There are a bunch of companies out there selling aftermarket fenders and all sorts of other mods and accessories. The stock board is all you need to get going. A fender is nice nice to have if you’re riding on dirt or gravel, but the Onewheel is not completely waterproof, so you shouldn’t be riding through standing water or mud.

The most important accessory is safety gear. At the very least, you need a good helmet and a pair of gloves, ideally with wrist protection. I ended up getting a Retrospec skateboard helmet on Amazon for $25 and a pair of $12 wrist guards. If I’m sticking to sidewalks, I’ll sometimes sub out the wrist guards for a pair of old mountain bike gloves, just for palm protection. If you’re going off-road, knee and elbow pads are a good idea as well. That brings me to my next question.

Will I get hurt?

Maybe. I’ve already taken a few spills, but fortunately not at top speed. The Onewheel has a feature known as pushback to let riders know when they’re nearing the board’s limit or if it’s running low on battery. Keep leaning forward and you’ll experience what’s known as a nosedive. Any fall can be dangerous, of course, but a nosedive at the Pint’s top speed of 16mph, or 19mph on the XR could be catastrophic. My advice is to take it slow while you’re learning and always respect the pushback.

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What’s next?

As I get more comfortable on my Pint, I’ve started shifting a bit from long sidewalk cruises to tackling obstacles and trails. It’s also been fun to spend time riding around in one spot, learning basic tricks and dropping off of curbs. I’d like to get out on some mountain bike singletrack soon.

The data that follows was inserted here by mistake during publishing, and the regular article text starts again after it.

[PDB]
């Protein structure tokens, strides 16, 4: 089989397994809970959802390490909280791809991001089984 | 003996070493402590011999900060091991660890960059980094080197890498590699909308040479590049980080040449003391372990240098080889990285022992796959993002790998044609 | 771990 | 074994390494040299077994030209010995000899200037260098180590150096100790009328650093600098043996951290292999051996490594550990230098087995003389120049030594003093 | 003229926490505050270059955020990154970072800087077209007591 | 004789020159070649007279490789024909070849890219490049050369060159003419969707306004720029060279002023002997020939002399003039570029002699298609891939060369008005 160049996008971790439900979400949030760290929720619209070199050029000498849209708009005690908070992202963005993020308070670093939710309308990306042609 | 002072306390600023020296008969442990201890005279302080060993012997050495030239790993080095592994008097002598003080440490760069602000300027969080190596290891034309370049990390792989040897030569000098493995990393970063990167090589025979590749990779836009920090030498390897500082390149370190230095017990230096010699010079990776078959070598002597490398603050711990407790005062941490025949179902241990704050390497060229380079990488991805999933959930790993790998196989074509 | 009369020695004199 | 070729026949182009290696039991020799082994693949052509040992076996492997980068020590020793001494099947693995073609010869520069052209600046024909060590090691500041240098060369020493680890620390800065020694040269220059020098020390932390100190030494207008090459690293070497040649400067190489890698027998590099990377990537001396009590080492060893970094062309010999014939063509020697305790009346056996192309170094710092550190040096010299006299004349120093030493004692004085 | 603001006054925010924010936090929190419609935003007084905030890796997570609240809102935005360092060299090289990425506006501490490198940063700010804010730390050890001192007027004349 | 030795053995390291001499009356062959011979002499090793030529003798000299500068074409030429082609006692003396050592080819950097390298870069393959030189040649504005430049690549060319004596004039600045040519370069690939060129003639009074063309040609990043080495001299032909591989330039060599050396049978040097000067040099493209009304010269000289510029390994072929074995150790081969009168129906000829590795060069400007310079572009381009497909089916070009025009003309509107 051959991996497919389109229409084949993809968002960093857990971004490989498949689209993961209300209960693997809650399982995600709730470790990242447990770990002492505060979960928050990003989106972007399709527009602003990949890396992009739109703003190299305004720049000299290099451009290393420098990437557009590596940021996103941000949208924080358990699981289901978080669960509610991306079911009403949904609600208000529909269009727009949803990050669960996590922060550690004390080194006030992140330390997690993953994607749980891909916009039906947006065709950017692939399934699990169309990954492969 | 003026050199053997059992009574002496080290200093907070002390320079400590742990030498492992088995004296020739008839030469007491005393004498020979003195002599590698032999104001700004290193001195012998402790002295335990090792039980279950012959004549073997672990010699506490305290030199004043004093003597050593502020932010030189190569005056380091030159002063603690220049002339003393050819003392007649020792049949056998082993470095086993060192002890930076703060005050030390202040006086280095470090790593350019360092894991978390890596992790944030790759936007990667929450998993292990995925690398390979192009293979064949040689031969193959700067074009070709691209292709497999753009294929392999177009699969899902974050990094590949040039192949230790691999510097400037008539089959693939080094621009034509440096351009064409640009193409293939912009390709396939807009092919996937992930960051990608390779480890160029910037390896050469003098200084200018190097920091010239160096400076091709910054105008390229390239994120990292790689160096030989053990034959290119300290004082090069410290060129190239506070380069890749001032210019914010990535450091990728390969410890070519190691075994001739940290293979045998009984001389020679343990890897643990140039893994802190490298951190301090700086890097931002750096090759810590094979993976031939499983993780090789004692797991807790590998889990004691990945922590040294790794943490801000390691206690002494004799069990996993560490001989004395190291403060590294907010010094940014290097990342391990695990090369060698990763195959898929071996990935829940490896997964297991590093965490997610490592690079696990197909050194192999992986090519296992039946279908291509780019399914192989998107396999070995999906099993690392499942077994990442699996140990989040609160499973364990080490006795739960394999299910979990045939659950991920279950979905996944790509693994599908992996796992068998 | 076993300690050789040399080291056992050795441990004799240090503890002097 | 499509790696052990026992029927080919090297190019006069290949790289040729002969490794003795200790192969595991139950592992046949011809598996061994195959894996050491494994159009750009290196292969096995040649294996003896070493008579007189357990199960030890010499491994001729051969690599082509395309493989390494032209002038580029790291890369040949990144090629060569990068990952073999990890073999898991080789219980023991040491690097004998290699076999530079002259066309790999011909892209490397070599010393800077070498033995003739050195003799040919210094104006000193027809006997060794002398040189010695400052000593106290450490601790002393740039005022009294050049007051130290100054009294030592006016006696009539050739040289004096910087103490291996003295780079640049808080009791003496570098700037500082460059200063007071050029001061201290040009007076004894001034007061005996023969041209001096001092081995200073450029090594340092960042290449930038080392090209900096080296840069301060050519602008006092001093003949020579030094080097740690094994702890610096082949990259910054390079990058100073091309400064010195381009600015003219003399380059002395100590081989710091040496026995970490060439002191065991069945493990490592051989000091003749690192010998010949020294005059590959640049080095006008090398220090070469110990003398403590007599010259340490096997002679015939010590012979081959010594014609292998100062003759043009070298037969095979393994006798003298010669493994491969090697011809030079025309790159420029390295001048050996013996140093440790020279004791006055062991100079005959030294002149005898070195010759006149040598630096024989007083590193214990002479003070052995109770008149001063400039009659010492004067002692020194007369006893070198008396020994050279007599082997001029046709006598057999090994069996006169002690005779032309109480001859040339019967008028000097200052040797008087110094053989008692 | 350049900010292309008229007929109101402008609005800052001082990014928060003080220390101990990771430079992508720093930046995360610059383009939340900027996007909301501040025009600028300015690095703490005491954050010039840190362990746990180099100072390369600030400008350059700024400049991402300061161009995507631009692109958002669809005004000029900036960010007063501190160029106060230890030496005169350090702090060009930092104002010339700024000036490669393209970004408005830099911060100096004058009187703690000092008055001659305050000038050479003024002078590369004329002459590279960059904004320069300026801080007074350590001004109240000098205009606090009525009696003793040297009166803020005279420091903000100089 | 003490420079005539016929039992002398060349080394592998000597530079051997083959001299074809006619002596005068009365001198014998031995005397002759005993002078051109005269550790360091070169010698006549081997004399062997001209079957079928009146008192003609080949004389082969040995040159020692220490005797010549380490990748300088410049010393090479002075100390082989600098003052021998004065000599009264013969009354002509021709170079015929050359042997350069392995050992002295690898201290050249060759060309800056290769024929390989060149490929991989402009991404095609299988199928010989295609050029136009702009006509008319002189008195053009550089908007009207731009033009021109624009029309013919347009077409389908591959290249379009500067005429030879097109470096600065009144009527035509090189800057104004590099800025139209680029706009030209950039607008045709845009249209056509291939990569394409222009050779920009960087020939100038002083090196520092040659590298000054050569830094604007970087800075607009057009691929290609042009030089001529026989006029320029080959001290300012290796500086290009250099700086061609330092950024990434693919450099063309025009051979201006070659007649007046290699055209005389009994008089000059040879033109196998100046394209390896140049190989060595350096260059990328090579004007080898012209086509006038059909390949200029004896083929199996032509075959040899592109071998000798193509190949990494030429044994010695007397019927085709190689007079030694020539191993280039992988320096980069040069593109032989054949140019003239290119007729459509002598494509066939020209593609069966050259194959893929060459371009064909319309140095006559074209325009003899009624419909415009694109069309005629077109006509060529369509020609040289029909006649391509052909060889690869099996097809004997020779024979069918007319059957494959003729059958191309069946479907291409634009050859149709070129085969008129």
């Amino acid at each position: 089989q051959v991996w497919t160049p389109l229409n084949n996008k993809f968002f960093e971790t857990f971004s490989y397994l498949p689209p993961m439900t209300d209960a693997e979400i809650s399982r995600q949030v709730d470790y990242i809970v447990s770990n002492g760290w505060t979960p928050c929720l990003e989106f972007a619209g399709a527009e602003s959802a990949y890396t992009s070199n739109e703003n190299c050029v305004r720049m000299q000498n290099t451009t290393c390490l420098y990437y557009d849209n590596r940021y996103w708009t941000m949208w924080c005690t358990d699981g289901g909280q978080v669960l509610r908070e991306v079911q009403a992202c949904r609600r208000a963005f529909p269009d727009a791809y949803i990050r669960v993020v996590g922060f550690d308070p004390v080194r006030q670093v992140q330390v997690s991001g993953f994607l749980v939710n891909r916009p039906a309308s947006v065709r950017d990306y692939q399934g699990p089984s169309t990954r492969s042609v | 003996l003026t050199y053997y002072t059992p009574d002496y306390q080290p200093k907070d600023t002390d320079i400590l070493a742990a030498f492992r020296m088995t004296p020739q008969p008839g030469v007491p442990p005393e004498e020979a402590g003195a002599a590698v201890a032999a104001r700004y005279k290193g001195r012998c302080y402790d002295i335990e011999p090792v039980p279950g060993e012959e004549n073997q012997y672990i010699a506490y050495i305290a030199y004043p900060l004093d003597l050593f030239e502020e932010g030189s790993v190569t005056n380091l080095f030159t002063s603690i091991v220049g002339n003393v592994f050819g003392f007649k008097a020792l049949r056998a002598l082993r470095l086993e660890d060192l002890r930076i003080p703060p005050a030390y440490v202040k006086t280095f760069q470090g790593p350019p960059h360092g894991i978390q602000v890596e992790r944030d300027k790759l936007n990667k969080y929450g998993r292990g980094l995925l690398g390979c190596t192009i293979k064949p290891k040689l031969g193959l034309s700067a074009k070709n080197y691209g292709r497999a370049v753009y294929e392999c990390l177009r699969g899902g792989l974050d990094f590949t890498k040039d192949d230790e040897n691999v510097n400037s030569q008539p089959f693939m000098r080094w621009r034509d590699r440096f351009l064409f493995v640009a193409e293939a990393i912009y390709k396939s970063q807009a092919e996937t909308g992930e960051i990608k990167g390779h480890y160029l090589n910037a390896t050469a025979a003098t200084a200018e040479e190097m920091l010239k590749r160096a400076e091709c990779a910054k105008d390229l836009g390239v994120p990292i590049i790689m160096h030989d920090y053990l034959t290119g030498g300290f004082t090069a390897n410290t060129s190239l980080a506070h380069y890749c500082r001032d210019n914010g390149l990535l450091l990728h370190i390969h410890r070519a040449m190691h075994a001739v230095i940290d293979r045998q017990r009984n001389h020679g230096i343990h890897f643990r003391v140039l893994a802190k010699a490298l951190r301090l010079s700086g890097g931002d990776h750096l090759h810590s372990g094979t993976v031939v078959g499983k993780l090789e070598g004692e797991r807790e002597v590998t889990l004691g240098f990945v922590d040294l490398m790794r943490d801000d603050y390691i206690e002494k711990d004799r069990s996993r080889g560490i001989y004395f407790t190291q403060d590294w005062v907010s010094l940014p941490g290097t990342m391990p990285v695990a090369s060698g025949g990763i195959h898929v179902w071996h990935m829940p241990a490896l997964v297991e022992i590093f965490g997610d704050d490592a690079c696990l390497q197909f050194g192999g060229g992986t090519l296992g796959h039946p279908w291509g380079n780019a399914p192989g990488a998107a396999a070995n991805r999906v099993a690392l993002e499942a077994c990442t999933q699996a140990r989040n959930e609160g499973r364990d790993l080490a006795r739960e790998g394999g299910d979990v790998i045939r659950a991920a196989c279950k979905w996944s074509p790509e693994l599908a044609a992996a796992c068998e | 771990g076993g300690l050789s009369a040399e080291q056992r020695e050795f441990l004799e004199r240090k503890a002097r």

Also on my list is riding with others. Most cities have local Onewheel communities and Orlando is no exception. There’s a thriving Orlando Onewheel group and an info page for Central Florida riders on Facebook. That crew gets together for group rides a couple times a week. I’ve met a few fellow Orlando Onewheel members while I’ve been out and about. I still haven’t made it out to one of their group rides yet, but it sounds like a blast.

9 comments on “100 Mile Onewheel Pint Review

Fawn phoenixx says:

Buying my pint was def a life saver going through the pandemic, kept my sanity. Loved it so much bought a second so I can have one set up for dirt trails and one for street.

Jason says:

Not sure why I waited so long, but riding my Pint has been a sanity boost here as well. I’ve been thinking about upgrading to an XR and keeping the Pint for rides with my kids and friends, but putting a treaded tire on it for a dedicated off-road board is tempting too.

I bought my pint in May as well. Current day I have 2324 miles. It’s the best.

Jason says:

Whoa, that’s awesome! I’m currently up to *checks app* 176.

Erik says:

Look into a well made EUC. I was about to get a XR but am so pleased I didn’t. When you’re not limited to 10 miles of range or so, you begin to feel what freedom is about.